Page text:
Episode 5 | May 22, 2018
Hosts Kyle Frazier and Whitney Torres visit Community First! Village to interview Alan Graham, the Founder, CEO, and President of Mobile Loaves & Fishes. He shares his story and explains how he ended up living full-time at this unique and amazing “RV park on steroids” for the formerly homeless. He also describes some of the sustainability features that make Community First! Village so special – and why you should visit to see it in person!
Building a Life of Service One Step at a Time
For over 20 years, Alan Graham was a real estate developer for office buildings, retail, land, commercial investment, even air cargo facilities on airports. He had an epiphany on a men’s retreat that led to a philosophy he calls “Just Say Yes.” Alan began helping where he could, saying yes to opportunities to give to others, such was making sandwiches for homeless people, which “led to the vision in 1998 that you could take a catering truck on the streets and load it with abundance and take it to those that lack abundance.”
He founded the nonprofit Mobile Loaves & Fishes 20 years ago with four buddies and has expanded its mission over time, eventually leading him back to real estate development – albeit with a very different purpose.
Mobile Loaves & Fishes has three key programs today:
1. Truck operation: For the past 20 years, they have been delivering daily meals to the homeless and working poor where they are. Today they have 13 trucks delivering 1,200 meals every day.
2. Community First! Village: This 27-acre master planned community opened in December 2015 and was the evolution of an idea that sprouted 14 years ago with the purchase of one gently used RV that lifted a single person off the streets. The Community First program helped 100 individuals move into RV homes around Austin before this more ambitious development created 230 homes with 300 more planned.
3. Community Works: This latest program provides micro-enterprise opportunities that empower people experiencing homelessness to earn a dignified income. It includes the Community Art House, Community Forge & Woodshop, and Community Concessions & Catering.
Alan and his wife have been living at Community First! Village for a year “in 399 extraordinarily spacious square feet” and are now furthering their commitment to the community by selling their home in Westlake Hills. “There was a freedom that was exploding out of the simplicity of our lives, and then we loved the community that was here. We’re in a new season and we love where we are now.”
He says that the idea of “picking ourselves up by our bootstraps” is an American fallacy that neglects to account for the interdependence underpinning all success. Now, Alan is creating a sense of family, community, and home that enables hundreds of formerly lost people to thrive.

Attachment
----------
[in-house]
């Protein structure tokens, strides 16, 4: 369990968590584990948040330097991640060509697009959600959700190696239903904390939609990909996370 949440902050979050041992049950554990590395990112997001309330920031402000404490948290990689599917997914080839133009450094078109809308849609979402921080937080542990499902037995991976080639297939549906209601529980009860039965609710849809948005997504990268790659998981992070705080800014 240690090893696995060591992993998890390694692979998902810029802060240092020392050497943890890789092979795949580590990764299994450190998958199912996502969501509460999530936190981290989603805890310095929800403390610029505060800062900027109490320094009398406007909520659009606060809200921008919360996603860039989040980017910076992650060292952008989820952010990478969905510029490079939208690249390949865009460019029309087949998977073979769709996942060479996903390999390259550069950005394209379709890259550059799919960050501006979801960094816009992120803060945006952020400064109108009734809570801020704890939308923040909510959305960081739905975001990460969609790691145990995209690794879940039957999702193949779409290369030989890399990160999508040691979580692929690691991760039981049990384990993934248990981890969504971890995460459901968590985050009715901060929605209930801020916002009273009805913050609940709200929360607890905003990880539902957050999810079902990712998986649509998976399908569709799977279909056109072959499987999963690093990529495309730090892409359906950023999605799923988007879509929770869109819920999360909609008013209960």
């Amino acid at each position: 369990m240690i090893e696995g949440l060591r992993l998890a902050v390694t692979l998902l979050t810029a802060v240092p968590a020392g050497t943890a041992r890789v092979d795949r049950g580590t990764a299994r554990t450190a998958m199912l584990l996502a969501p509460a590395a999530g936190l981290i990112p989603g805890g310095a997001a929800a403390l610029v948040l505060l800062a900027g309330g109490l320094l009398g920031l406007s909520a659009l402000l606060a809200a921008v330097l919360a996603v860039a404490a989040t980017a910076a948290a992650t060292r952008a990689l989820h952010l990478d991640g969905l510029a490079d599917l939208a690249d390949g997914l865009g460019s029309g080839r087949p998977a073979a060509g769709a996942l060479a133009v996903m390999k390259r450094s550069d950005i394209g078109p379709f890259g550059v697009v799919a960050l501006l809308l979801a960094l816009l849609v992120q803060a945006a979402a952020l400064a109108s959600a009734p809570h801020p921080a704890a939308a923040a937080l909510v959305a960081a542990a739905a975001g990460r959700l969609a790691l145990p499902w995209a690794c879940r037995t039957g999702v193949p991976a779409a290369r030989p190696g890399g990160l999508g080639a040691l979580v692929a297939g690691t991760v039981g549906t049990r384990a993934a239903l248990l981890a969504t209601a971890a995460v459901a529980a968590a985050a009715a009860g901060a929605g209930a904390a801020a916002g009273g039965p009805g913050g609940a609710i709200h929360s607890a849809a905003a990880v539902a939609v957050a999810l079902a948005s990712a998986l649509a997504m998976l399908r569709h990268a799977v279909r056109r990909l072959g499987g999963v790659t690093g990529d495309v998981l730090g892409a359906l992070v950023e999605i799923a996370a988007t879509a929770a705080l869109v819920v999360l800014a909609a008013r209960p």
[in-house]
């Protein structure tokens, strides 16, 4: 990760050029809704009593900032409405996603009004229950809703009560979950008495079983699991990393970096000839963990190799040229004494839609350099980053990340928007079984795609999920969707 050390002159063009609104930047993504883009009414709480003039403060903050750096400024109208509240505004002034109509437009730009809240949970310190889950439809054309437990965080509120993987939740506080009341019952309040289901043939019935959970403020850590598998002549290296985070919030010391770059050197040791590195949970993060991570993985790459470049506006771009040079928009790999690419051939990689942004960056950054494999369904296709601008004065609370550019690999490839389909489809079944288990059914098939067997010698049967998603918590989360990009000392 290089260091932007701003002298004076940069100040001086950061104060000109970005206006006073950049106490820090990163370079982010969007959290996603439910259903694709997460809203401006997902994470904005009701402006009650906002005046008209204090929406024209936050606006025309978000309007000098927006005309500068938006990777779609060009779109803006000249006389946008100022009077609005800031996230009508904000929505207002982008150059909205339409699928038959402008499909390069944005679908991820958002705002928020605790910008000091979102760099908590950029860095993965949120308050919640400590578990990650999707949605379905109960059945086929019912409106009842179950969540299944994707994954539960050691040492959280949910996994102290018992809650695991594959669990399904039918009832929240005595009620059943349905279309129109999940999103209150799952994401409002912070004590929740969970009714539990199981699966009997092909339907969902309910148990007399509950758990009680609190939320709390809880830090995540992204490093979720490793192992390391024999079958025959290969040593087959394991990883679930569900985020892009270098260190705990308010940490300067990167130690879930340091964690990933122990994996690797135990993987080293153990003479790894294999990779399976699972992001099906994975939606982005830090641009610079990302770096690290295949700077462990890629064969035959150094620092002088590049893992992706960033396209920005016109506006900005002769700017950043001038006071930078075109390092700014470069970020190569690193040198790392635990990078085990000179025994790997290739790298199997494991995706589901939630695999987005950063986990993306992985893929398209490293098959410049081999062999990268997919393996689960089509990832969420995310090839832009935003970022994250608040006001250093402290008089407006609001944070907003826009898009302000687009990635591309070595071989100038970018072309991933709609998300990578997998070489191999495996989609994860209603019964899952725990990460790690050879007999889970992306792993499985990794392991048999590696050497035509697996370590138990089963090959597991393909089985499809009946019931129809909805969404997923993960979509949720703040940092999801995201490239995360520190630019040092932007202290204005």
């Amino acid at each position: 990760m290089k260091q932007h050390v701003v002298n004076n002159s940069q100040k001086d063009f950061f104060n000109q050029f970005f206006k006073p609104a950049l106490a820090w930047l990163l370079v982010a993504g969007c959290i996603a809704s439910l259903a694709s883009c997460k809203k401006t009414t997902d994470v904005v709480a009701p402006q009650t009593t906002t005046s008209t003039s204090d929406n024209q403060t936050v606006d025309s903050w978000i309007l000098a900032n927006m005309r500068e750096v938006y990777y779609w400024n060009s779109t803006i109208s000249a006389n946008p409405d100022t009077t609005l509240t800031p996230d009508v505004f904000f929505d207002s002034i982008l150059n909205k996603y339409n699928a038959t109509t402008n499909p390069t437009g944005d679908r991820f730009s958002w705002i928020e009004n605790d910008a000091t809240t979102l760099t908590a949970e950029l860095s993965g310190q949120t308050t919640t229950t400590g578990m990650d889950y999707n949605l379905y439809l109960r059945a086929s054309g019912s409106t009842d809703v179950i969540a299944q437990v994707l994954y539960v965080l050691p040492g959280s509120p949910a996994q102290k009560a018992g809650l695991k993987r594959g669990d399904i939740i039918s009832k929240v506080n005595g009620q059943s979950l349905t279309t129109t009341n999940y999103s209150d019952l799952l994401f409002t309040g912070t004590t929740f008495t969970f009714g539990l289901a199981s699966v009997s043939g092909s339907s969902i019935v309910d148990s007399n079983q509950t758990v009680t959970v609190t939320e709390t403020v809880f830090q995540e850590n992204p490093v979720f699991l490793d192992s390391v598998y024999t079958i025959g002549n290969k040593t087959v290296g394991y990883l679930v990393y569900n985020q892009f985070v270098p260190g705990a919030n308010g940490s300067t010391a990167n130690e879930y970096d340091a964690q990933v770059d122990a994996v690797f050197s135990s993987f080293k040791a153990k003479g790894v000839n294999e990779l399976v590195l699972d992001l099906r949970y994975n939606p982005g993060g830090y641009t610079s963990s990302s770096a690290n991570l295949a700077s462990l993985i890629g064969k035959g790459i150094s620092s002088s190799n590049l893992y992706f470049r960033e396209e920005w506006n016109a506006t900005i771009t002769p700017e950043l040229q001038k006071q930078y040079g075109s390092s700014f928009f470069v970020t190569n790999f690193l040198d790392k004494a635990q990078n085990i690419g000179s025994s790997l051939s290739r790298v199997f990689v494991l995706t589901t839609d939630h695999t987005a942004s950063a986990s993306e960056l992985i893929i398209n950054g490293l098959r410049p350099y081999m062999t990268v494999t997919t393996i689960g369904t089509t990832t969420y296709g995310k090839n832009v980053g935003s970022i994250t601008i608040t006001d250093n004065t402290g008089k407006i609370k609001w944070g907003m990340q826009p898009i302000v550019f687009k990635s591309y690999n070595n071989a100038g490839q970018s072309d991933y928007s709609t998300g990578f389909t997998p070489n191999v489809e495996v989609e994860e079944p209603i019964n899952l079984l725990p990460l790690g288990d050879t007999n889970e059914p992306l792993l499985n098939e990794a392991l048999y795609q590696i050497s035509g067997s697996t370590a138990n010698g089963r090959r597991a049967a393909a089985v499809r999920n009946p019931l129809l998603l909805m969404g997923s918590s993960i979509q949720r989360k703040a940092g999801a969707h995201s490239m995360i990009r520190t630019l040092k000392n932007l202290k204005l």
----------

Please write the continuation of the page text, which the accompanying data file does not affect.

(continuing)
Sustainability at Community First! Village
It requires creative thinking to address the cost of living challenges associated with enabling a sustainable lifestyle for people in extreme poverty. The residents at Community First! Village earn on average $700 per month, and the community is set up to help them manage several of the largest expenses in a family budget.
Housing: The homes are designed to minimize costs, and the monthly rent is priced affordably for low-income residents.
Food: The onsite farm includes a multi-acre organic vegetable garden, hundreds of fruit and nut trees, dairy goats, chickens, rabbits, donkeys, and honeybees. The dozens of eggs produced weekly, along with the goats’ milk, honey, fruits, and vegetables, are all free to community residents.
Utilities: Energy and water are significant expenses for low-income families, and Community First! Village is designed to minimize those costs. A 14.4kW SunPower solar panel array was installed by Freedom Solar Power on a central building, offsetting the community’s electricity costs with green energy. They also have a rainwater collection system, and common-area facilities reduce energy and water use. “The common laundry/restroom/shower facilities use less water, less electricity, less and heat. Instead of having everyone self-contained inside their own little units, we’re coming to a common kitchen where people are sharing meals together.”
Daily Life in the Village
There are more amenities than you might expect at Community First! Village:
Plus, they are about to break ground on 24 more acres next door that will add 300 more housing units, a large clinic with respite/hospice, an 8,000 square foot maker space, and a 4,000 square foot recreational game hall.
Pets are not only allowed but encouraged. Alan remembers seeing an emotional TV interview of Mickey O’Rourke during his comeback in “The Wrestler” that explains how lifesaving they can be. O’Rourke explained that he was broke, alone, on the verge of suicide when his dogs saved his life because he didn’t want to leave them alone. “I believe that when we treat animals well, there’s going to be unconditional love there. But even when at my best I treat other humans well, there could be disappointment. Pets, especially dogs, are an incredible part of the healing process.” In addition to emotional support, dogs also provide their owners with a reason to exercise and to get out into the community.
How to Support the Community
Visit the mlf.org website to donate to Mobile Loaves & Fishes, learn about volunteer opportunities for individuals and for company service days, and check out upcoming events at Community First! Village, such as free movie screenings every Friday night at Community Cinema.
Kyle recalls bringing his kids out last December to shop at the Advent Market and see the Community First! Village of Lights, which Alan said will be expanded in 2018 thanks to a partner donation. As Kyle suggests, the easiest way to support Community First! Village is to just show up and see what’s happening.